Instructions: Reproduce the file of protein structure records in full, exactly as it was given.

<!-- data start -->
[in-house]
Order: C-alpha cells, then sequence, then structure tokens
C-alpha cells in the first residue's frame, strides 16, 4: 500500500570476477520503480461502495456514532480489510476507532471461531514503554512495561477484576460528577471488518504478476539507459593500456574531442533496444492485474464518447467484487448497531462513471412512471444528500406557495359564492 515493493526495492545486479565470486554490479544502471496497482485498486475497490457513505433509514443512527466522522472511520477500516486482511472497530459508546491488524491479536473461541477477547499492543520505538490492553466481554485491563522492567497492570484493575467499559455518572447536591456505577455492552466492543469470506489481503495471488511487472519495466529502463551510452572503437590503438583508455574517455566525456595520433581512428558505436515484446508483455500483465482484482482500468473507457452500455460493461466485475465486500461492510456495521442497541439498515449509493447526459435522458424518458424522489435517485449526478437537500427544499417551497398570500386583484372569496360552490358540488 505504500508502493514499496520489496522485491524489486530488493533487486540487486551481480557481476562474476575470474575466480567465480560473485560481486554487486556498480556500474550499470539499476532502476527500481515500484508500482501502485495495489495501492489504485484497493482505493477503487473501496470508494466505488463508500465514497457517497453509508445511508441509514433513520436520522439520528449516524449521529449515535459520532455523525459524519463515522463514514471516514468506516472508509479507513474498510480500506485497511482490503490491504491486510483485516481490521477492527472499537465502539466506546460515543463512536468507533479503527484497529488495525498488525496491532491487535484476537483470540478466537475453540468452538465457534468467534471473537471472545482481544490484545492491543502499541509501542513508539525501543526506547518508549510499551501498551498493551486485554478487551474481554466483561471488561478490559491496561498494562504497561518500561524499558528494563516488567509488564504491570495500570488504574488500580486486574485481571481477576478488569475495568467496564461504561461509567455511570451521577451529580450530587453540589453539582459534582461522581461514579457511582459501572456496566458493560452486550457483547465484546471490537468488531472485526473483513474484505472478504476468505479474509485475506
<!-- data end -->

[in-house]
Order: C-alpha cells, then sequence, then structure tokens
C-alpha cells in the first residue's frame, strides 16, 4: 500500500570476477520503480461502495456514532480489510476507532471461531514503554512495561477484576460528577471488518504478476539507459593500456574531442533496444492485474464518447467484487448497531462513471412512471444528500406557495359564492 515493493526495492545486479565470486554490479544502471496497482485498486475497490457513505433509514443512527466522522472511520477500516486482511472497530459508546491488524491479536473461541477477547499492543520505538490492553466481554485491563522492567497492570484493575467499559455518572447536591456505577455492552466492543469470506489481503495471488511487472519495466529502463551510452572503437590503438583508455574517455566525456595520433581512428558505436515484446508483455500483465482484482482500468473507457452500455460493461466485475465486500461492510456495521442497541439498515449509493447526459435522458424518458424522489435517485449526478437537500427544499417551497398570500386583484372569496360552490358540488 505504500508502493514499496520489496522485491524489486530488493533487486540487486551481480557481476562474476575470474575466480567465480560473485560481486554487486556498480556500474550499470539499476532502476527500481515500484508500482501502485495495489495501492489504485484497493482505493477503487473501496470508494466505488463508500465514497457517497453509508445511508441509514433513520436520522439520528449516524449521529449515535459520532455523525459524519463515522463514514471516514468506516472508509479507513474498510480500506485497511482490503490491504491486510483485516481490521477492527472499537465502539466506546460515543463512536468507533479503527484497529488495525498488525496491532491487535484476537483470540478466537475453540468452538465457534468467534471473537471472545482481544490484545492491543502499541509501542513508539525501543526506547518508549510499551501498551498493551486485554478487551474481554466483561471488561478490559491496561498494562504497561518500561524499558528494563516488567509488564504491570495500570488504574488500580486486574485481571481477576478488569475495568467496564461504561461509567455511570451521577451529580450530587453540589453539582459534582461522581461514579457511582459501572456496566458493560452486550457483547465484546471490537468488531472485526473483513474484505472478504476468505479474509485475506